The poem deserves to be read in its entirety, but if you’re squeezed for time, here are its blazing final lines, addressed to the audience — Brooke’s audience — that hasn’t seen war firsthand:

If you could hear, at every jolt, the blood
Come gargling from the froth-corrupted lungs,
Obscene as cancer, bitter as the cud
Of vile, incurable sores on innocent tongues,—
My friend, you would not tell with such high zest
To children ardent for some desperate glory,
The old Lie: Dulce et decorum est

Pro patria mori.

For those of you who cut Latin class from time to time: Dulce et decorum est pro patria mori, drawn from one of Horace’s odes, means “How sweet and honorable it is to die for one’s country.”

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15 thoughts on “Wilfred Owen, Rupert Brooke, and The Great War

  1. This makes me think about how important it is, and even how lucky we are, to have poems/stories/etc. that were written about these things that are so hard for most of us to imagine. By the people who lived them.

  2. What a great feature for the month! I’ve always found these poets and their work to be an intense, inspiring read. Looking forward to seeing which other poets/poems you profile.

  3. Your review reminded me to revisit these poems for a more thorough read. Both are amazing poems I studied long ago. I look forward to seeing what other poems you recommend from the Great War.

  4. Fantastic post. Owen’s poem has always stuck with me, particularly those final lines. I’m really looking forward to more of these posts. I love learning about this period.

    Have you ever read the Regeneration trilogy by Pat Barker? The first book centers largely on Siegfried Sassoon, if I’m remembering correctly, and I think Wilfred Owen makes an appearance. It’s really good, if you haven’t gotten to it!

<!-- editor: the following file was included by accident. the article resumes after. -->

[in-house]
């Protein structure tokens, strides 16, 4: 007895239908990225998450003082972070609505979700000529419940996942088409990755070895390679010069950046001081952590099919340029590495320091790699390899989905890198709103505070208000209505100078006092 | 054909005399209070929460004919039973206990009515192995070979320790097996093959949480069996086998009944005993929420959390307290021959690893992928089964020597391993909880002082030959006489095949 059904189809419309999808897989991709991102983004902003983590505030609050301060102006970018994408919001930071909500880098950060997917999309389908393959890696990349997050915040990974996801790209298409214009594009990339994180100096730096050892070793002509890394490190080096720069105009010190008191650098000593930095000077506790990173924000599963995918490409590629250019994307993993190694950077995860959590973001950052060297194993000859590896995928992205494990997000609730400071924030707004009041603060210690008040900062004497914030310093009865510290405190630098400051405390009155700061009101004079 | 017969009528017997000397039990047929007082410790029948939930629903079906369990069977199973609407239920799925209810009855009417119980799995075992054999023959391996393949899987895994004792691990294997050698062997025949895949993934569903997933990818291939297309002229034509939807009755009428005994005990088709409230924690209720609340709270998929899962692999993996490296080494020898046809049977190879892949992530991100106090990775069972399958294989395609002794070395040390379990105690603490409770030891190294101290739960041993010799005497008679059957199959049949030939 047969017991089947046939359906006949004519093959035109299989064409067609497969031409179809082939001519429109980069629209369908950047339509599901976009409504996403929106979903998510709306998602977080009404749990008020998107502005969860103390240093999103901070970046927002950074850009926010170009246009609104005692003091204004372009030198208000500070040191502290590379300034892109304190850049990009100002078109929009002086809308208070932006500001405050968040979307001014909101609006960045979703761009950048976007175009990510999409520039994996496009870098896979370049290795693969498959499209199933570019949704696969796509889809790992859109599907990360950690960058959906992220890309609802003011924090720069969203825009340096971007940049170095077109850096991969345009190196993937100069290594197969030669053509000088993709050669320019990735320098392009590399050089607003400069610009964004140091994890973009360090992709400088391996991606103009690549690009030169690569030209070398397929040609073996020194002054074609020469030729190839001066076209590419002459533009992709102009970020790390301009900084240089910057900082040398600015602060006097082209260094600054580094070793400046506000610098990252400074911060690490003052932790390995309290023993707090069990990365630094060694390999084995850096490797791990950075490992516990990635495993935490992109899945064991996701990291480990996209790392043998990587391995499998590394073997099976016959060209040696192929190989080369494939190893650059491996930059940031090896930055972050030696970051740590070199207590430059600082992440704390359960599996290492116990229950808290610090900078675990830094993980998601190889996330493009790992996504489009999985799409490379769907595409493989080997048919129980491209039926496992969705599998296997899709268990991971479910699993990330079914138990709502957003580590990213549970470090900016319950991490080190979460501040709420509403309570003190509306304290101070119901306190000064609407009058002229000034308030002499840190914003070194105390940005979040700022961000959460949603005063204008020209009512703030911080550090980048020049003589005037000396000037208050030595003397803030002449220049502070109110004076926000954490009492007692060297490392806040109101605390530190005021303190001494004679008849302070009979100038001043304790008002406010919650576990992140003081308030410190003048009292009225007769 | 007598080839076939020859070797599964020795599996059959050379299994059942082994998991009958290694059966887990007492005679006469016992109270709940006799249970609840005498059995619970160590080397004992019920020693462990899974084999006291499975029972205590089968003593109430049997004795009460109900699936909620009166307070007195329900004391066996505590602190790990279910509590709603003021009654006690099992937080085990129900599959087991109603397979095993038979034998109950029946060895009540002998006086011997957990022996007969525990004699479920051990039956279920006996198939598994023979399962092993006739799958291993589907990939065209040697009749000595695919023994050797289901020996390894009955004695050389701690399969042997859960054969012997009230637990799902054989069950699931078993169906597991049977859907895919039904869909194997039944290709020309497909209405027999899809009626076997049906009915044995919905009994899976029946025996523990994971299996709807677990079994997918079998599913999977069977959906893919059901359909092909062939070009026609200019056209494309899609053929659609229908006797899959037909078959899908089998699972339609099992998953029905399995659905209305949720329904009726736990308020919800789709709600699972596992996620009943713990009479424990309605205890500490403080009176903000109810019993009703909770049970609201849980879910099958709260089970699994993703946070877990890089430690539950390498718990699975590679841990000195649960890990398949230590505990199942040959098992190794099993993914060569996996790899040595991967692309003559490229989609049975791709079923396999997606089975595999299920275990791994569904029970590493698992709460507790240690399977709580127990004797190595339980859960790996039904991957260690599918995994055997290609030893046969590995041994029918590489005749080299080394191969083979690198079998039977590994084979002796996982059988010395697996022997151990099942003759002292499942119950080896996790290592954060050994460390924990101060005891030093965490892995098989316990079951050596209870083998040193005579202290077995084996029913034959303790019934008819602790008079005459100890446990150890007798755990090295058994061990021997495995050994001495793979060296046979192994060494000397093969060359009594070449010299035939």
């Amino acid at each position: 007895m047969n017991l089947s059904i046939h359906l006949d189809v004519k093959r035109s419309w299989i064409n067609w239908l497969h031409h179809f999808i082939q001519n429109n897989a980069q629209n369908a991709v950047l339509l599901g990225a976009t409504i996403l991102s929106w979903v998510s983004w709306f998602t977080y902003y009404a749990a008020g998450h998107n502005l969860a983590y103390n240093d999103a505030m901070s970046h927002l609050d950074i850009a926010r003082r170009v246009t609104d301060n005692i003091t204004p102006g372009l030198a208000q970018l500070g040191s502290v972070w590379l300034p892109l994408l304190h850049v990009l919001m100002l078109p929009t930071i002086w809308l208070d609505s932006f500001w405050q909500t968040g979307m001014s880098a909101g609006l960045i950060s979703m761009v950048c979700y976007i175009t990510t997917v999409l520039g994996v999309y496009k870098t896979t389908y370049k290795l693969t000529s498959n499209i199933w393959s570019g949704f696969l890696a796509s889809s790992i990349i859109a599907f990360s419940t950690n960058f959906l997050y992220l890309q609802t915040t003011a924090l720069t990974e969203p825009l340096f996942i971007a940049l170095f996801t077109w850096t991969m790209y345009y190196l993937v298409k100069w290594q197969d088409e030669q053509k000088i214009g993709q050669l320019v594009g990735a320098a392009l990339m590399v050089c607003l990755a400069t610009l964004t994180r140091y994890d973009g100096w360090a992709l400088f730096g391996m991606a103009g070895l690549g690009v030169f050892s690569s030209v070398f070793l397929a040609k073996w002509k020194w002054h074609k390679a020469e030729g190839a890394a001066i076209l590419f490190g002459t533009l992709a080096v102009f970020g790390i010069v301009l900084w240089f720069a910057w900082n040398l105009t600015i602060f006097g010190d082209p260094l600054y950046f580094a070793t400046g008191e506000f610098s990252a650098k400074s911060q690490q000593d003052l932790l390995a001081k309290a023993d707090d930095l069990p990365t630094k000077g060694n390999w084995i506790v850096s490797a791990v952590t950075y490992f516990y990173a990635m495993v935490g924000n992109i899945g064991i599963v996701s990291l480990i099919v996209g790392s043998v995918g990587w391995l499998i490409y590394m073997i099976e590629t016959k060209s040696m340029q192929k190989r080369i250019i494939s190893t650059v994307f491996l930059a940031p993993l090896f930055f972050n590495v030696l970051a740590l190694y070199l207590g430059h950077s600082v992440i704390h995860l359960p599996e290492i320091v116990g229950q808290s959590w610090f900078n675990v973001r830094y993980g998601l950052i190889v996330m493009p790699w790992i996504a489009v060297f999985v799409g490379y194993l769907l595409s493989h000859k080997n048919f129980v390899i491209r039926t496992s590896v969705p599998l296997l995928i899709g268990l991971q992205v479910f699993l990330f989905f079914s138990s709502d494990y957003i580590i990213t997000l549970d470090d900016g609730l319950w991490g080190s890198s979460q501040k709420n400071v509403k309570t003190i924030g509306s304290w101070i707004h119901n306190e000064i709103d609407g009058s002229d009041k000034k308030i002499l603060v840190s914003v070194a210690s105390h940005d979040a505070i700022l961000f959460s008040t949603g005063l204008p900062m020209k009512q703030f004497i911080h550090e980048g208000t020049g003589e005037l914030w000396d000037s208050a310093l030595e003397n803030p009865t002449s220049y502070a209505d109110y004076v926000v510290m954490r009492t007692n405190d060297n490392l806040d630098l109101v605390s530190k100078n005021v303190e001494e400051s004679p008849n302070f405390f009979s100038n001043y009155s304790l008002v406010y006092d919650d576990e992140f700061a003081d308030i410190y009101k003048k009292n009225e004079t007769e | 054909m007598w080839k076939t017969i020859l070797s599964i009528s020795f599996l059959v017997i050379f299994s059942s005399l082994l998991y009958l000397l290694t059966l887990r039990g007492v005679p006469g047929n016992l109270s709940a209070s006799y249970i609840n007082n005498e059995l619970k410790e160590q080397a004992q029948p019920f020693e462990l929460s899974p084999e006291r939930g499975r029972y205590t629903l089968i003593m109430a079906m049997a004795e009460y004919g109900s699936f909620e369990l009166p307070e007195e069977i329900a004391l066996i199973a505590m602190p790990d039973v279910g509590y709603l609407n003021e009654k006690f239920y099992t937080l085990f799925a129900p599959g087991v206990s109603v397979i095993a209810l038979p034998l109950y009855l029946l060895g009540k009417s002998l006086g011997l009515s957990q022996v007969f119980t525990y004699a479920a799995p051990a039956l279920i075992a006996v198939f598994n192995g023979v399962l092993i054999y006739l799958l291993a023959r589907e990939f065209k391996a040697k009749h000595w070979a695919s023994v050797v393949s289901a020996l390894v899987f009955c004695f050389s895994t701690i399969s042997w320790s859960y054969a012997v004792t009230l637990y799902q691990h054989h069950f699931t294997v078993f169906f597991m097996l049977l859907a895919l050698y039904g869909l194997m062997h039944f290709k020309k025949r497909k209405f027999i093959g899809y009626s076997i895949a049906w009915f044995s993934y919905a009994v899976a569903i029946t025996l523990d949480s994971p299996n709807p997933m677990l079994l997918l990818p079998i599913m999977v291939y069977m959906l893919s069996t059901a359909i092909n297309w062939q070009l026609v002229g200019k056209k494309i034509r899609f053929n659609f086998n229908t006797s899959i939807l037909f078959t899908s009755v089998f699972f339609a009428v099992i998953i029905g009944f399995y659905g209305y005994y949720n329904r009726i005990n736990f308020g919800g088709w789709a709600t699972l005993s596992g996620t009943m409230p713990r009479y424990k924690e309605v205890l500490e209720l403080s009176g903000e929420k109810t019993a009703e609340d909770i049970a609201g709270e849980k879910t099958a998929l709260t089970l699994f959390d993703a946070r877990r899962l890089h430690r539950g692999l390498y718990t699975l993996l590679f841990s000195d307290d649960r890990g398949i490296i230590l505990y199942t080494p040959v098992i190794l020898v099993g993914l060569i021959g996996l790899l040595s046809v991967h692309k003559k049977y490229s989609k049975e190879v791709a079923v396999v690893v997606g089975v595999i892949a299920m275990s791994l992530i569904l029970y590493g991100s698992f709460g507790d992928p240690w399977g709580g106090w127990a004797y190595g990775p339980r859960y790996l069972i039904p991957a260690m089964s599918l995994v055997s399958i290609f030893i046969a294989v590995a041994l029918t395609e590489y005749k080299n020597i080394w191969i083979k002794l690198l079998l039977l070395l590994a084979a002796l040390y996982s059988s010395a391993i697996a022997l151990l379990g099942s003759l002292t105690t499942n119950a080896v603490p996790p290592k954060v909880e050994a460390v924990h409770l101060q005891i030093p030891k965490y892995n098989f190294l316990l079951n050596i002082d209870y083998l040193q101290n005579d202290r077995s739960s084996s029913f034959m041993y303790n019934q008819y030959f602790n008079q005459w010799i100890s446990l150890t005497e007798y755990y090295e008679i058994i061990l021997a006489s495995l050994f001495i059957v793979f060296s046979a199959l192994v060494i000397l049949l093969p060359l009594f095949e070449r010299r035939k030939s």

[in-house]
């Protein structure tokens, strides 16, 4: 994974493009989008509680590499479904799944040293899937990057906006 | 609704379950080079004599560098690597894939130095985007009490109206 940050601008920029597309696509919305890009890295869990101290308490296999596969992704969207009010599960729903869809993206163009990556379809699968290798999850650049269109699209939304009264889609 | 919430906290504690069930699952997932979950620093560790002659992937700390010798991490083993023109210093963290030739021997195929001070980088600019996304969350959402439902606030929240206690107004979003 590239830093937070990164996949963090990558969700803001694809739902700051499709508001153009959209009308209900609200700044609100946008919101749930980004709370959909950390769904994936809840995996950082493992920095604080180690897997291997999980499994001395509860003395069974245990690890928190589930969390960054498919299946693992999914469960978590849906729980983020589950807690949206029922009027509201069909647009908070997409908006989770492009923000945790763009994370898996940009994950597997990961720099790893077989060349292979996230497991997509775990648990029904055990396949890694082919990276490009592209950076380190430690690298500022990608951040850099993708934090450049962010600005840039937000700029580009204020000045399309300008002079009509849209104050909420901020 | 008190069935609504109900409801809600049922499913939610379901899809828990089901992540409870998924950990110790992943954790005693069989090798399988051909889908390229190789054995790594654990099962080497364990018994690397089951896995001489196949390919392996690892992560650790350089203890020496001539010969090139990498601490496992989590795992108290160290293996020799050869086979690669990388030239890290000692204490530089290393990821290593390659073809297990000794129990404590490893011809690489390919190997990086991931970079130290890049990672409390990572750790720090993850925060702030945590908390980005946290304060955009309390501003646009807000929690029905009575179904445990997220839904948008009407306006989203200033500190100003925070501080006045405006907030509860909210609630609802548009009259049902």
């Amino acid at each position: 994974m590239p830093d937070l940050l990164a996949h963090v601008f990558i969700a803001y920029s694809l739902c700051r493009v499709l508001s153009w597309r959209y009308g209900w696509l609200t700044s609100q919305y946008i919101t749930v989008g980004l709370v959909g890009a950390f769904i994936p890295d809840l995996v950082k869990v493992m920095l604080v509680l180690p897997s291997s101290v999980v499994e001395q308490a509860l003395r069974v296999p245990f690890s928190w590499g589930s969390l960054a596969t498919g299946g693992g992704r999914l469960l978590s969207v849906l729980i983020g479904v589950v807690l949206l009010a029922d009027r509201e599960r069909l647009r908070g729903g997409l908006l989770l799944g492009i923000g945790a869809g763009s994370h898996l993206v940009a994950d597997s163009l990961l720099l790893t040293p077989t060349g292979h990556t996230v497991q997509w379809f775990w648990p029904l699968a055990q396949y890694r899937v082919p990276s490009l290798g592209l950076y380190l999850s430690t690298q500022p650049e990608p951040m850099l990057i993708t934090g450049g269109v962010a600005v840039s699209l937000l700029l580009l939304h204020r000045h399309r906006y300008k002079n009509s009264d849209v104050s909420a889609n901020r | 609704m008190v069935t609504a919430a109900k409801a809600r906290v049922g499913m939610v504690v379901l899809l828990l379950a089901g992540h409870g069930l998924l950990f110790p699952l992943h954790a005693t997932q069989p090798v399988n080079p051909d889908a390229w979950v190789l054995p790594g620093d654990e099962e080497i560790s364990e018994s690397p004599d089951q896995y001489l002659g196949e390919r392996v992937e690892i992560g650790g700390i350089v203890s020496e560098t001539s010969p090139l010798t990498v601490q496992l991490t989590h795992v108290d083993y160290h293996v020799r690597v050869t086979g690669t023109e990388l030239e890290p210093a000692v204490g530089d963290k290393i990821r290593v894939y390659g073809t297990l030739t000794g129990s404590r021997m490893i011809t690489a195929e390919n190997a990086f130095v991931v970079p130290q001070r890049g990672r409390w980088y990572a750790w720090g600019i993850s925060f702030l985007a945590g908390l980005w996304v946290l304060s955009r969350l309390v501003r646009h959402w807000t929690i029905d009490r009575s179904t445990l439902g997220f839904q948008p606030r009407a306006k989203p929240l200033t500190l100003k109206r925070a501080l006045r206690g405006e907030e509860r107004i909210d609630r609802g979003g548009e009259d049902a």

• Thanks, Juliana! Actually, I wrote part of my undergrad thesis on Pat Barker’s trilogy — I love those books. Her two most recent books are about the war too — I reviewed them last year, I think.

  5. Thank you for focusing on this historical period and the writers who experienced and wrote about it. I’ve always been interested in this war, but it has been over shadowed by World War II for which far more has been written and dramatized in movies and TV. As usual, Carolyn, you have great insight into these writers.

    • Thanks, Karen! You’re absolutely right that it’s been overshadowed, especially in movies/TV — I mean, everyone has a favorite WWII movie, right? But I can count the number of WWI movies on one hand. Not that one is more important than the other — just different coverage.

  6. Pingback: Once More into the Breach, or, Re-reading The Iliad After Ten Years Away | Rosemary and Reading Glasses

  7. Pingback: “Who now shall refill the cup for me?” | Rosemary and Reading Glasses